His third album Don McLean (1972) included the singles Dreidel (1972) which reached #12 (#7 on Adult Contemporary), and the ballad If We Try (1973) below, which achieved #12 on the US Adult Contemporary charts.
His follow up album Playin’ Favorites (1973) was not as successful, with the top hit Fool’s Paradise not breaking the Billboard Top 100 (it did get to #25 on the Adult Contemporary Charts). However, his fifth and final folk album with United Artists, Homeless Brother (1975) produced a #1 Adult Contemporary hit single in Wonderful Baby (1975), which was inspired by Fred Astaire and 1930’s music. Fred Astaire would later record Wonderful Baby himself.
After the United Artists contract ended, Don McLean signed up with Arista Records, operated by Clive Davis. Due to artistic differences with Davis, McLean left Arista and the album he’d recorded there Prime Time (1977) was not successful in the US. Despite not have a US distributor, his new songs got airplay in Europe and Australia through the EMI label. Don McLean’s cover of Roy Orbison’s Crying, which was recorded and intended to be on his second Arista album Chain Lightning, became a #1 hit single in the Netherlands, UK and Australia. When Chain Lightening was finally released in the US in 1981, Crying went to #5 on the Billboard charts. Since I Don’t Have You, originally written and recorded by The Skyliners in 1958, and included on this album covered by McLean, reached #23 on the Billboard chart the next year. Below, Don McLean singing Crying:
McLean’s subsequent 11 albums from 1981’s Believers to 2009’s Addicted to Black, failed to break into the Top 100 Album charts. A few singles made the US Country charts in the late 1980’s, including You Can’t Blame the Train (1987) at #49 and Love in My Heart (1988) at #65. He moved to Maine in 1984 and married Canadian-born journalist Patrisha Shnier in 1987. Their daughter Jackie was born in 1990 and son Wyatt in 1993.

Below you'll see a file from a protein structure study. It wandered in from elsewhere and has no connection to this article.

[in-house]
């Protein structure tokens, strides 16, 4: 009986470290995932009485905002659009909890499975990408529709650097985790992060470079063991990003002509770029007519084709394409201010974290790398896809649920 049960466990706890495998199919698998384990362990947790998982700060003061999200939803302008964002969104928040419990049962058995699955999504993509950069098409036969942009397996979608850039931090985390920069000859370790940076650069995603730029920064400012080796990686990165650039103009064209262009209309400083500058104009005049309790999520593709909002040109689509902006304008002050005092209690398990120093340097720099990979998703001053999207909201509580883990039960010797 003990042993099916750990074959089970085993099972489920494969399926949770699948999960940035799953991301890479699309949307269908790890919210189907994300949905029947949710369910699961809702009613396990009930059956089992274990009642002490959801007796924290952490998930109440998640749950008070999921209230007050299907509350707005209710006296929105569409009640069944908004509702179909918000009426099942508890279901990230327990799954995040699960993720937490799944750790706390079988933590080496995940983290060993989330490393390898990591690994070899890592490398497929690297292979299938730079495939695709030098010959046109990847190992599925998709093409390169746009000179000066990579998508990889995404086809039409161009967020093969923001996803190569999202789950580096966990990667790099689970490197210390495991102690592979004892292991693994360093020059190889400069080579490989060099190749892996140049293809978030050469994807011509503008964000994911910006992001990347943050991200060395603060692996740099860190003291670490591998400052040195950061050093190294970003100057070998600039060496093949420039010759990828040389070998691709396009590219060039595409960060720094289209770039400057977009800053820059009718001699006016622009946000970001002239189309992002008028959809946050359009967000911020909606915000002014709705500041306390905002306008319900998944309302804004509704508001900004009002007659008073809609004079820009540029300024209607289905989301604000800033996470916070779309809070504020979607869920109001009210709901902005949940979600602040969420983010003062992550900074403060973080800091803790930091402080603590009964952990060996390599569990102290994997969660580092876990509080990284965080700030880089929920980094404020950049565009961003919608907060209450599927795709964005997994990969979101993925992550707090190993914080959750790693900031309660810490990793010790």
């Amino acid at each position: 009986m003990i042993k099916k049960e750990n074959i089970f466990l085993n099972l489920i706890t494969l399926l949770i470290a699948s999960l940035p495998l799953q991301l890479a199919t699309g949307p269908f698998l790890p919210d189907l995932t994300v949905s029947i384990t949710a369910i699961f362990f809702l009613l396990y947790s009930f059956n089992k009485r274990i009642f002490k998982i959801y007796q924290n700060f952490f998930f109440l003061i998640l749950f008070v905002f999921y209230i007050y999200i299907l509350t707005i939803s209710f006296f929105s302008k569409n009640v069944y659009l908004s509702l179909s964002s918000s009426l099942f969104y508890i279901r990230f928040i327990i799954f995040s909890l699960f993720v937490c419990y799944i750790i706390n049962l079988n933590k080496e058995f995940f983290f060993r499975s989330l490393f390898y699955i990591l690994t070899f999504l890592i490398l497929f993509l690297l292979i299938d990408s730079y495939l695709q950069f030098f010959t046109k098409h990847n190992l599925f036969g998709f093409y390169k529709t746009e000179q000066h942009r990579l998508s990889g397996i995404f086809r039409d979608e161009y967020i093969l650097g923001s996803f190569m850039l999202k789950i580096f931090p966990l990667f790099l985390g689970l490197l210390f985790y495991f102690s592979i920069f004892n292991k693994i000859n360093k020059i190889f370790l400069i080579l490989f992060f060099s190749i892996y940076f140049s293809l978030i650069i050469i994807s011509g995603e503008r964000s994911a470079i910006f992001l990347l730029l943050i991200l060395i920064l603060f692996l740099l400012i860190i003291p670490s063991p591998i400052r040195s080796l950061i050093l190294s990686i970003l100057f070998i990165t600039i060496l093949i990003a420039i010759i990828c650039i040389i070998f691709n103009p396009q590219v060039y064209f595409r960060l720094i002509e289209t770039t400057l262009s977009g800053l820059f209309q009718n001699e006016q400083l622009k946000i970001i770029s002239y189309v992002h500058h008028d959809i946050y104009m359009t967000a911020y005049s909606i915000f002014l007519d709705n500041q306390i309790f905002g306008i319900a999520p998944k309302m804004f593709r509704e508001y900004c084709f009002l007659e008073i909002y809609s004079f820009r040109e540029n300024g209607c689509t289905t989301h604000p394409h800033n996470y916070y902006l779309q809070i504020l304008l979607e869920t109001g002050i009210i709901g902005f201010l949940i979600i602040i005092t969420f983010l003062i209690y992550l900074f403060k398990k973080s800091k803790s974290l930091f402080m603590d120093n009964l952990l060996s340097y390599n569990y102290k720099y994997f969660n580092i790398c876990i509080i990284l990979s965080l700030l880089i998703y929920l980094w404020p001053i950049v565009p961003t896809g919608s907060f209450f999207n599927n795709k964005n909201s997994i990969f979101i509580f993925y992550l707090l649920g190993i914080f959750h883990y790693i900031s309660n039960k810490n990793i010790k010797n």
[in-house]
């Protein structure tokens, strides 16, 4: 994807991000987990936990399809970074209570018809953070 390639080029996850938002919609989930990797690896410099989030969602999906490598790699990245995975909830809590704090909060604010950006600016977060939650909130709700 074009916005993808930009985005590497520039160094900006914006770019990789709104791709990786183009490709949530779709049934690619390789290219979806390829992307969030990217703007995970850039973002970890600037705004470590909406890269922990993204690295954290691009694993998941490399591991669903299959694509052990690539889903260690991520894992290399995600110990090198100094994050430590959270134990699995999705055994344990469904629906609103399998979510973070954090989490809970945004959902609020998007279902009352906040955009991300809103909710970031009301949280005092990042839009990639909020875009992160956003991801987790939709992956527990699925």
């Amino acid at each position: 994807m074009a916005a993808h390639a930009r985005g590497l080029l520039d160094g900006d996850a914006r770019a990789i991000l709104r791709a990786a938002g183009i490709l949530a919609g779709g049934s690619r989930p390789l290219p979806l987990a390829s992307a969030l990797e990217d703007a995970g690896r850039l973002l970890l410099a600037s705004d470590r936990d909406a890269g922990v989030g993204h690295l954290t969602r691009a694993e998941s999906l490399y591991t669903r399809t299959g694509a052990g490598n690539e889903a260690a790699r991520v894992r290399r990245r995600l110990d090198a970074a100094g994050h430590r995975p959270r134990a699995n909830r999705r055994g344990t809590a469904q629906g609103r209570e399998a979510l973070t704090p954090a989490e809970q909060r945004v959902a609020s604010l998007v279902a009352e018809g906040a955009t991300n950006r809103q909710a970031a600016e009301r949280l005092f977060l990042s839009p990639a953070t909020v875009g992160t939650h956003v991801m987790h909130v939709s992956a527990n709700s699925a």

In his 50+ and senior citizen years, Don McLean continued to perform live and tour in the US, Canada, Europe and Australia. He was inaugurated into the Songwriters Hall of Fame in 2004 and his biography The Don McLean Story: Killing Us Softly With His Song (2007) by Alan Howard, was based on extensive interviews with McLean. The song Killing Us Softly With His Song (1971) was written by Lori Lieberman and Norman Gimbel; Lieberman has said that the lyrics were inspired by her feelings after watching a Don McLean concert.
Today the McLean’s live on a 175+ acre estate called Lakeview filled with roses and other flowers in Camden, Maine. Patrisha is a photographer; son Wyatt has toured with McLean; and author/poet daughter Jackie got married in 2013 to Shawn Strack at their Lakeview home (below photo Shawn Strack, Jackie McLean, Don McLean, Wyatt McLean, Patrisha McLean & friend courtesy Catch Meadow Cottage).
Septuagenarian senior citizen Don McLean can be seen in concert in September 2015 in Ireland as he continues a European tour begun in May. Will this be his last tour? In an interview with Dave Paulson of The Tennessean in 2011, McLean said “I’m 66 years old, and I think I’m going to retire when I’m 70, and do something else, or not do this anymore.”
Happy 70th Birthday, Don McLean!